15th December 2016 The Last Post (of the year), Bokeh and Hard Light Modifiers.

Club Social with photo-booth and a bokeh table this week, the last of  2016. So we will talk a little bit about Bokeh before completing our examination of light modifiers, in particular the “hard” modifiers (that’s about the quality of the light not the difficulty of use), and wish you all the best till next year.

 

Bokeh is, I have a lingering suspicion, the best of , if not exactly a bad, then at least, an unavoidable, thing. It is points of light rendered by a lens in the area beyond the zone of acceptable focus. It has, by association, a certain dream like quality. Whether that association with bleary eyes is as the result of a blow to the head, strong liquor, watching too many ’60’s films, recently arising from a deep sleep or a biological need for spectacles I leave to the individual imagination and circumstances. That’s not the sort of explanation I am trying to provide. That’s between you, your conscience and the likelihood of your significant other cracking your alibi.

 

The shallower the depth of field the greater the area of view that will be out of focus. Bokeh occurs at the point where single light sources lose their shape and become mini suns or  circular (sort of) shapes of light. The term is Japanese, meaning blurred or something that approximates to that. It is the product of lens design which in itself is limited by the laws of physics.

 

That blurred area, behind the subject in focus, is formed by circular pools of light where the light has spread out rather than been brought to focus. The patterns formed are diffraction patterns whose edges assume the shape of the lens aperture in the diaphragm through which they pass.

 

The shape (and number) of the diaphragm blades will impact in the shape of the blobs in the background. The size and smoothness are regulated by light source, focal length, aperture and the diaphragm and what constitutes “good” bokeh is purely a matter of personal taste.

 

We started last post to talk about light modifiers, specifically “soft” modifiers. So that leaves the  “hard” modifiers. Probably the thing to note first is that hard light is the default with flash/strobes (I am going to use the terms interchangeably). Flash is probably the first port of call for additional and controllable light for most photographers progressing through the hobby.  There are a number of pro’s and cons in using it. On camera and off camera flash provide some of the same problems but generally off camera flash, that which uses a separate flash gun, is by far the more flexible option and the one we will be talking about here.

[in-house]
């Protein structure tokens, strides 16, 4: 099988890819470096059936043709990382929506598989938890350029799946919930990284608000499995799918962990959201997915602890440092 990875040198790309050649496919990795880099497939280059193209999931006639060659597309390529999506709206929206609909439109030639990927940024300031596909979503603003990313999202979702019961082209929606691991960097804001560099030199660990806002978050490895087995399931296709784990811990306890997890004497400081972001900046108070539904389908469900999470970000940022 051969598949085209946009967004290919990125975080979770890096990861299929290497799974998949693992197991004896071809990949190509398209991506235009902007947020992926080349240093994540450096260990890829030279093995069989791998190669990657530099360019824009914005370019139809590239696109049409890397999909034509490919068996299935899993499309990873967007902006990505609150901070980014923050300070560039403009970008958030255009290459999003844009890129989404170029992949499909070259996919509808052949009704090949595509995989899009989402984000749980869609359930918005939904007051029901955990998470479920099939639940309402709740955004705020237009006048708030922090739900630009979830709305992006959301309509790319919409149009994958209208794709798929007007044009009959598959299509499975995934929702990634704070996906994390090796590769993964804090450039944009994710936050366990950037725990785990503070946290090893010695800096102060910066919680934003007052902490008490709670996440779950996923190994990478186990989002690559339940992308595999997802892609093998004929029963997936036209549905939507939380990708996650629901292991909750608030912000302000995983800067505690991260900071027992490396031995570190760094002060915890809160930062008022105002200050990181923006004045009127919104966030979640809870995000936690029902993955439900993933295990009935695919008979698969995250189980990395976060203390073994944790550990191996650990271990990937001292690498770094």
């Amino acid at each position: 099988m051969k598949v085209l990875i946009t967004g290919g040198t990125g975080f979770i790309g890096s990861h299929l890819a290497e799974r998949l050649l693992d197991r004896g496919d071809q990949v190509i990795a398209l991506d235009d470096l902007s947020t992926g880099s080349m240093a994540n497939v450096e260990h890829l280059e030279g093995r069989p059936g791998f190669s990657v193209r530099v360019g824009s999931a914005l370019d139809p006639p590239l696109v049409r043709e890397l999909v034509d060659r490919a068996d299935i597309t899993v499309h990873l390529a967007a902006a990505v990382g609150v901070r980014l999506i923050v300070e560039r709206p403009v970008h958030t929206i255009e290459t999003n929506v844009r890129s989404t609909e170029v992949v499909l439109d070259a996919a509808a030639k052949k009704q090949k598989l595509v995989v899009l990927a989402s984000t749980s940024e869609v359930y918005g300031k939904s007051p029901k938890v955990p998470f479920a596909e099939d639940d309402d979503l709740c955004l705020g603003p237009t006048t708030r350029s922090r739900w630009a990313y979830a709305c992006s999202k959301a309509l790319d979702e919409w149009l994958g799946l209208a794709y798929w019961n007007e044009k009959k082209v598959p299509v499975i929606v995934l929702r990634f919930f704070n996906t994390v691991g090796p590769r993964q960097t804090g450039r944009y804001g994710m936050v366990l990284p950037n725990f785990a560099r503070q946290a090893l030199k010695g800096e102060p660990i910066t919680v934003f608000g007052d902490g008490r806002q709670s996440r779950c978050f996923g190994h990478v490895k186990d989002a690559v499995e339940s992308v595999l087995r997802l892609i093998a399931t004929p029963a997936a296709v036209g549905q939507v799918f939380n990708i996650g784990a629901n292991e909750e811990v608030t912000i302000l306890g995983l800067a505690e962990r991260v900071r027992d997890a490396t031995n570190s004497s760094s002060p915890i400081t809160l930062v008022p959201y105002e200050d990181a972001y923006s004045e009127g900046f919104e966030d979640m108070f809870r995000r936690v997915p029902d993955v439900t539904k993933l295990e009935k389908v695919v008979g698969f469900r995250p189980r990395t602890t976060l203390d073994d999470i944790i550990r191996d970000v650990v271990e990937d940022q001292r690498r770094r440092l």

More specifically on camera flash is more likely to deliver red-eye, demonising your subjects, the light is harsh and direct and can only come from the direction of the camera. Built in flash is less powerful than off camera, separate units and you can’t always control the intensity of light you do have manually. That isn’t to say that built in flash doesn’t have its uses, just that those uses are relatively limited compared to the more modifiable off camera varieties.

 

All flash lighting needs modifying most of the time, and there are four basic types of hard modifiers:

  • Reflectors – your common or garden light modifying accessory, bowl shaped, they have a single but important purpose, to cut down light spill – light that spills to the sides of  (a bare) bulb in a strobe (not exclusively) and when using umbrellas or grids. Also below.